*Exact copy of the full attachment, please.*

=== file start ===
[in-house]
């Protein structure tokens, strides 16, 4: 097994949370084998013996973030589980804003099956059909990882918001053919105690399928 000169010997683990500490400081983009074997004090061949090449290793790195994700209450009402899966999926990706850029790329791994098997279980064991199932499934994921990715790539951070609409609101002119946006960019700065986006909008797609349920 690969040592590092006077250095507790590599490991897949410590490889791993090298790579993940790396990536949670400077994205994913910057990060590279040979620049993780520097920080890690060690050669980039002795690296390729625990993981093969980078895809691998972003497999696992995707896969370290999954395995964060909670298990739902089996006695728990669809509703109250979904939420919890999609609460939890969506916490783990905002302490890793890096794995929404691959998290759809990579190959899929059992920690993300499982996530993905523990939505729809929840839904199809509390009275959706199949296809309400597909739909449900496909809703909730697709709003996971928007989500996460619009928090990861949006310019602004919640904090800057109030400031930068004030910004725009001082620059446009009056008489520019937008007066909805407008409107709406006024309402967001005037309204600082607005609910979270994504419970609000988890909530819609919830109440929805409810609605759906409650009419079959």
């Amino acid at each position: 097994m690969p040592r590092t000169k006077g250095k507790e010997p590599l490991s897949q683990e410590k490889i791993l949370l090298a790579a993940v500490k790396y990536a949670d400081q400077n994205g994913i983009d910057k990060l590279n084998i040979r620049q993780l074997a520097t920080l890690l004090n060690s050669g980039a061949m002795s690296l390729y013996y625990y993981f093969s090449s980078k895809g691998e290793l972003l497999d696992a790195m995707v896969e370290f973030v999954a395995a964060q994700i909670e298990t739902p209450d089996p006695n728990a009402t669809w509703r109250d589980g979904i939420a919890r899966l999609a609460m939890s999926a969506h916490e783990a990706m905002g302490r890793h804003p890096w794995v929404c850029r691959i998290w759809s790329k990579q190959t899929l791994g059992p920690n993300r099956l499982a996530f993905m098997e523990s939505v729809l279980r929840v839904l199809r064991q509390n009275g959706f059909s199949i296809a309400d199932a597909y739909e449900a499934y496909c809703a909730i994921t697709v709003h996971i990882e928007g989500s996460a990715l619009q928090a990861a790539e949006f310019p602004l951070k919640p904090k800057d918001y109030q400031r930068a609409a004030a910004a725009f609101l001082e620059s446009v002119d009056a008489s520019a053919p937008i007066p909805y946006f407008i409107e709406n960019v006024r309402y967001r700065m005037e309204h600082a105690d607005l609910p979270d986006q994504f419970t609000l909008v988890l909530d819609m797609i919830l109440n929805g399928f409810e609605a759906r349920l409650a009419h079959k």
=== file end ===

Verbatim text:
[in-house]
């Protein structure tokens, strides 16, 4: 097994949370084998013996973030589980804003099956059909990882918001053919105690399928 000169010997683990500490400081983009074997004090061949090449290793790195994700209450009402899966999926990706850029790329791994098997279980064991199932499934994921990715790539951070609409609101002119946006960019700065986006909008797609349920 690969040592590092006077250095507790590599490991897949410590490889791993090298790579993940790396990536949670400077994205994913910057990060590279040979620049993780520097920080890690060690050669980039002795690296390729625990993981093969980078895809691998972003497999696992995707896969370290999954395995964060909670298990739902089996006695728990669809509703109250979904939420919890999609609460939890969506916490783990905002302490890793890096794995929404691959998290759809990579190959899929059992920690993300499982996530993905523990939505729809929840839904199809509390009275959706199949296809309400597909739909449900496909809703909730697709709003996971928007989500996460619009928090990861949006310019602004919640904090800057109030400031930068004030910004725009001082620059446009009056008489520019937008007066909805407008409107709406006024309402967001005037309204600082607005609910979270994504419970609000988890909530819609919830109440929805409810609605759906409650009419079959």
């Amino acid at each position: 097994m690969p040592r590092t000169k006077g250095k507790e010997p590599l490991s897949q683990e410590k490889i791993l949370l090298a790579a993940v500490k790396y990536a949670d400081q400077n994205g994913i983009d910057k990060l590279n084998i040979r620049q993780l074997a520097t920080l890690l004090n060690s050669g980039a061949m002795s690296l390729y013996y625990y993981f093969s090449s980078k895809g691998e290793l972003l497999d696992a790195m995707v896969e370290f973030v999954a395995a964060q994700i909670e298990t739902p209450d089996p006695n728990a009402t669809w509703r109250d589980g979904i939420a919890r899966l999609a609460m939890s999926a969506h916490e783990a990706m905002g302490r890793h804003p890096w794995v929404c850029r691959i998290w759809s790329k990579q190959t899929l791994g059992p920690n993300r099956l499982a996530f993905m098997e523990s939505v729809l279980r929840v839904l199809r064991q509390n009275g959706f059909s199949i296809a309400d199932a597909y739909e449900a499934y496909c809703a909730i994921t697709v709003h996971i990882e928007g989500s996460a990715l619009q928090a990861a790539e949006f310019p602004l951070k919640p904090k800057d918001y109030q400031r930068a609409a004030a910004a725009f609101l001082e620059s446009v002119d009056a008489s520019a053919p937008i007066p909805y946006f407008i409107e709406n960019v006024r309402y967001r700065m005037e309204h600082a105690d607005l609910p979270d986006q994504f419970t609000l909008v988890l909530d819609m797609i919830l109440n929805g399928f409810e609605a759906r349920l409650a009419h079959k």